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The city is full of poison

Clyde Wooldridge
The 1925-26 Shawnee High School Basketball team was considered as a team loaded with talent that lacked consistency. They were reputed as one of the most prolific scoring teams in the entire state. (left side, top to bottom) Otho Newman, John Hill, Bruce Curtright, Roy Crawford. (right side) Walter Turner, captain Max Timmons, Frank Cunningham, and Clifton Shearer.

WOLVES CLOSE CAGE SEASON WITH RECORD

By scoring an average of 33 points per game, the Shawnee High School cagers brought a successful basketball season to a close on March 13, 1926. With Clifton Shearer showing the way, the Shawnee team amassed a total of 747 points and thus showed themselves to be one of the strongest scoring quintets in the state. The Wolves also displayed a strong defense by holding their opponents to 17 points per game.

Although the Wolves were defeated several times when they were expected to win, they retaliated and won when they were expected to lose. One of the outstanding victories was the Henryetta game. The Wolves’ victory over this team was a surprise to all, as they held victories over three of the best conference teams.

Shearer and captain Max Timmons were the only men to be picked from Coach Buddy Wilcoxson’s five to be placed on the district teams. In scoring for the year, Shearer led the list with 252 points, while Timmons came in with 204.

MINISTER CLAIMS COMMUNITY ALIVE WITH TRAFFICKERS OF POISON

“Bootleg whiskey was bought at 22 different places in Shawnee and the immediate vicinity in a little over a week’s time by two Shawnee women,” said Rev. R.L. King on Sunday morning March 28, from the pulpit of the First Presbyterian Church. In a sermon based on the text, “Render unto Caesar the things that are Caesar’s, and unto God the things that are God’s,” Dr. King took the hide off in his discussion of the lack of law enforcement insofar as prohibition was concerned.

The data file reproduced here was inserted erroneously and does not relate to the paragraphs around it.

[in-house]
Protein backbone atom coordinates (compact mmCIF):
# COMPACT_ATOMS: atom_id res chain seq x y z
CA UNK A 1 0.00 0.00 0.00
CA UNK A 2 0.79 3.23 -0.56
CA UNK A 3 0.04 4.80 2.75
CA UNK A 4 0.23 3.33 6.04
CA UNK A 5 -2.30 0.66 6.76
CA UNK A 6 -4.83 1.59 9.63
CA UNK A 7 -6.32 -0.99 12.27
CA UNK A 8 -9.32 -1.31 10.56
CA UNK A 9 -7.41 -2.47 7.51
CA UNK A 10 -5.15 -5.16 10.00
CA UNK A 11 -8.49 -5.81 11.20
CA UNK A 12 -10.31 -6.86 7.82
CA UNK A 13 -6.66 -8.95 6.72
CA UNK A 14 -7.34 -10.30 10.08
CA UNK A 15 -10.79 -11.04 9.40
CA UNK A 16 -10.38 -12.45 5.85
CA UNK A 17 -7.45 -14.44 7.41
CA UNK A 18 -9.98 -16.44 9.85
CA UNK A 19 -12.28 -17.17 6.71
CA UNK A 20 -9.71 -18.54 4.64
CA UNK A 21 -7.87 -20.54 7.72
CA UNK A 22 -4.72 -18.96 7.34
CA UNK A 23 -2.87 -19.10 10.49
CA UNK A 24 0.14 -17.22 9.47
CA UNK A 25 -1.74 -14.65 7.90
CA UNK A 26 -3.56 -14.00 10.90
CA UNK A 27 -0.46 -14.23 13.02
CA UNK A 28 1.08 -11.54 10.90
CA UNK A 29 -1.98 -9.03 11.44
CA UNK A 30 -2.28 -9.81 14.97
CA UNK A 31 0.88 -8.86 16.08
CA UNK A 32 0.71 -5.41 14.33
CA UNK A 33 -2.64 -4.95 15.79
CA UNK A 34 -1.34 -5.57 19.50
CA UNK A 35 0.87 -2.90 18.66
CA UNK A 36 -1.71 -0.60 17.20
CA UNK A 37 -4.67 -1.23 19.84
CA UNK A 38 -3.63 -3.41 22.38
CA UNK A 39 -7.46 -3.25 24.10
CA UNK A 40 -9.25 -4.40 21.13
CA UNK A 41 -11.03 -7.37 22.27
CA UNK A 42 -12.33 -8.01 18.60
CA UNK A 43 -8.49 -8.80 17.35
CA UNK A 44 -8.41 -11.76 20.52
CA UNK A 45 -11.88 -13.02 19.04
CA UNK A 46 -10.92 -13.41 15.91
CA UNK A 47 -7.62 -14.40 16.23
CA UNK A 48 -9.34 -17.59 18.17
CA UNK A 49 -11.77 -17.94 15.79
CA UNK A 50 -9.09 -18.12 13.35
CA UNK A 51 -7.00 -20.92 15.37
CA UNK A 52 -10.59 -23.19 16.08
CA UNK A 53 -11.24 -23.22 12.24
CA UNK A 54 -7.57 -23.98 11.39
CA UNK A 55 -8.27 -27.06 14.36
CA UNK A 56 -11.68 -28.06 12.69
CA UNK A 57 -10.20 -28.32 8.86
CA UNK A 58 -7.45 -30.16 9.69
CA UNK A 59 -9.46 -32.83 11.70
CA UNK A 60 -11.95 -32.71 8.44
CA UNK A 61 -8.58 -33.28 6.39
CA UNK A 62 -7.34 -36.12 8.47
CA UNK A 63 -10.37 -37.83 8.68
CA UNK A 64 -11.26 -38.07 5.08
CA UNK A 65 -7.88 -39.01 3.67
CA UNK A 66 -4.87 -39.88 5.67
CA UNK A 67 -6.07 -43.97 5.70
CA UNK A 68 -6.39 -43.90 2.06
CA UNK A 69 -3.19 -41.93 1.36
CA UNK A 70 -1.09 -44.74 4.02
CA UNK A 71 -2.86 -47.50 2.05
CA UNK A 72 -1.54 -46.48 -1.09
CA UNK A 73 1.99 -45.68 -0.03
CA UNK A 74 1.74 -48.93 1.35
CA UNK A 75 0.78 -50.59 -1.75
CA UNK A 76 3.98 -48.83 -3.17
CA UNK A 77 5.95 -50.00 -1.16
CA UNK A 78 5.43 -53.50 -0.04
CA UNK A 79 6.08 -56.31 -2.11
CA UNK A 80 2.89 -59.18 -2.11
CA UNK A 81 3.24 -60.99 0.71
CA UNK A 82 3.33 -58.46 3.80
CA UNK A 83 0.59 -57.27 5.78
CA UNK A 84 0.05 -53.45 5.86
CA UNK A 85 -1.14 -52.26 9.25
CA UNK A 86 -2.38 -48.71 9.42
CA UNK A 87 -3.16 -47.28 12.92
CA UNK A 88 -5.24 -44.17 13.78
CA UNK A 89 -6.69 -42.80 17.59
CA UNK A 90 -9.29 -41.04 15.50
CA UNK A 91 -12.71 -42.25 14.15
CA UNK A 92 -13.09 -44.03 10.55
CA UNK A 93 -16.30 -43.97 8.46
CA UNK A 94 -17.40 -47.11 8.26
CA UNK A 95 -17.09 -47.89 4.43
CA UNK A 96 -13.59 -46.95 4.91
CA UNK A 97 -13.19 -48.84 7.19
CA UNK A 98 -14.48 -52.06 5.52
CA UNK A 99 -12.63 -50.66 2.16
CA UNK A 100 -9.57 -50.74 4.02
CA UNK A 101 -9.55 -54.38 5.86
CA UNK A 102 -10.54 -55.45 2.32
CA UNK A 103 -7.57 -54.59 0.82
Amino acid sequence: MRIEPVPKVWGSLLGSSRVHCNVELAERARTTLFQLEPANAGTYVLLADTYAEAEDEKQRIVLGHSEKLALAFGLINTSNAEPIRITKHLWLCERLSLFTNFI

The enforcement officers “got theirs,” but even more, to the “so called respectable citizens,” who encouraged the traffic by buying as well as the makers of the stuff.

According to Dr. King, a group of men and women planned a campaign. Two women, whose names he did not reveal, started out to see if it was as easy to procure bootleg corn whiskey in Shawnee as was suggested. They found it even easier than any of them had dreamed. The only requisite in the case of the “little man,” was to have the price. The bigger fellows were wearier and the services of a detective to outwit them was usually necessary for naturally they exercised some precaution in the matters.

In one case, a young girl 13 years old delivered the whiskey and collected the money. In one home visited, two children under 10 were drunk on corn whiskey made by their own father.

Dr. King said the reason bootleg whiskey was so easy to procure, aside from lack of fear of law molestation, seemed to be the fact that there were so many dealing in the traffic that in order to make a living, they had to sell to all comers. He said he did not speak with authority, but he knew a bootlegger who boasted that he furnished Shawnee city officials with whiskey. Another man boasted when threatened with arrest, that he was not afraid because he had sold enough to the officers that they did not dare to arrest him.